CAMPAIGNERS against development to the east and west of Swindon – totalling 15,000 homes, have joined forces to call for more robust safeguards.

They have called for Swindon Council to set in stone requirements for roads, schools and other facilities to be in place before a single house is built.

There is strong opposition against plans to build 12,000 homes at the Eastern Development Area and 3,000 homes just over the Wiltshire border to the west of Swindon.

Protesters say if development has to be accommodated there should be assurances the necessary infrastructure will be provided and paid for.

There are calls for stricter requirements to be included as part of Swindon Council’s Core Strategy – a planning blueprint for Swindon over the next two decades.

Coun Nick Martin (Con, Shaw and Nine Elms) pictured, top, organised a meeting earlier this week to gauge public reaction to plans by Wiltshire Council to build 3,000 new homes at Pry Farm and Ridgeway Farm.

He is worried that Wiltshire Council will “piggyback” on Swindon, putting extra pressures on the town’s facilities – including roads, healthcare, schools and drainage – as well as increasing the risks of flooding.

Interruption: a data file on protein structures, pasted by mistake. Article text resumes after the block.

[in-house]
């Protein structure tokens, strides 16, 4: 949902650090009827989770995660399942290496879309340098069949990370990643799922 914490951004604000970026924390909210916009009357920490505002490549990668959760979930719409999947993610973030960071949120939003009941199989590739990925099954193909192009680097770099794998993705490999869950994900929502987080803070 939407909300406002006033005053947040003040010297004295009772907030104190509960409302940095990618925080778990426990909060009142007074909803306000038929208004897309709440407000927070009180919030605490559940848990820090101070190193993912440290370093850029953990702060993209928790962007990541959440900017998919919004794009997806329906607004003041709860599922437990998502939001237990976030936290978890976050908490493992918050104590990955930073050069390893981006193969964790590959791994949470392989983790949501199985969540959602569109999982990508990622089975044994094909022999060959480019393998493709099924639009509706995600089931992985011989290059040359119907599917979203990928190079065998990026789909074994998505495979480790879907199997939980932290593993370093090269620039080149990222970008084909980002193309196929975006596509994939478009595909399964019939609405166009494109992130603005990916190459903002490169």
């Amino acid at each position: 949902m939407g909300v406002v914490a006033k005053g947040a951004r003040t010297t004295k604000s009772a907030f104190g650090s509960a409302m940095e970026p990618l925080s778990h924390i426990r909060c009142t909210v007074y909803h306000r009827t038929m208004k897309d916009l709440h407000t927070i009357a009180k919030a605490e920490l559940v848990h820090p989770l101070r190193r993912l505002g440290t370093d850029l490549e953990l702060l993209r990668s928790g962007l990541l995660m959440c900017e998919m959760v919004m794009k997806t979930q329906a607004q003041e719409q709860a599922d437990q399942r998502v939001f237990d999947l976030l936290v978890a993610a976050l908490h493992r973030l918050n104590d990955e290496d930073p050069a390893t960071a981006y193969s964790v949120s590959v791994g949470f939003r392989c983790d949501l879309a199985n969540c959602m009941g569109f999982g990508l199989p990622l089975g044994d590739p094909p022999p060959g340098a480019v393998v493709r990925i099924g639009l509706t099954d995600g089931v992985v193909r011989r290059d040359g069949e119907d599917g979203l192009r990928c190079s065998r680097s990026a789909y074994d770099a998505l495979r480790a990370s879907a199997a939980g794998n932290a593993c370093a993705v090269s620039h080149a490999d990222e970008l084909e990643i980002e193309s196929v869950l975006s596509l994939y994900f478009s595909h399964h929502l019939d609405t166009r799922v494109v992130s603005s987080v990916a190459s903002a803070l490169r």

Coun Martin said: “The meeting showed us there is a real strength of feeling against this development. The next step is to lobby the MPs and talk to Wiltshire Council.

“The core strategy needs to make it very clear that we will be guaranteed amenities that would be vital if this development is going to go ahead – in terms of transport and education particularly.

“We have to make sure we are prepared but we have to make it clear that we oppose this development.”

Gary Sumner, of the East Swindon Communities Group, pictured, below, echoed Coun Martin’s sentiments with regard to the EDA – a plan for 12,000 homes east of the A419 between South Marston and Wanborough.

He said: “The core strategy is a big document but actually has very little to say on the EDA.

“I don’t feel people are well enough informed about this development and there should be more consultation.

“There is also very little information about the infrastructure that would be needed.

“That is a crucial element of the development that needs to be tackled.

“We don’t object to Swindon expanding but we do feel there should be better public consultation.”

Both developments are part of the 37,000 new homes the Government has insisted be built in Swindon over the next two decades.

A Swindon council spokesman said: “We believe the Core Strategy is sufficiently strong to ensure that appropriate and necessary infrastructure is in place before any development is built.”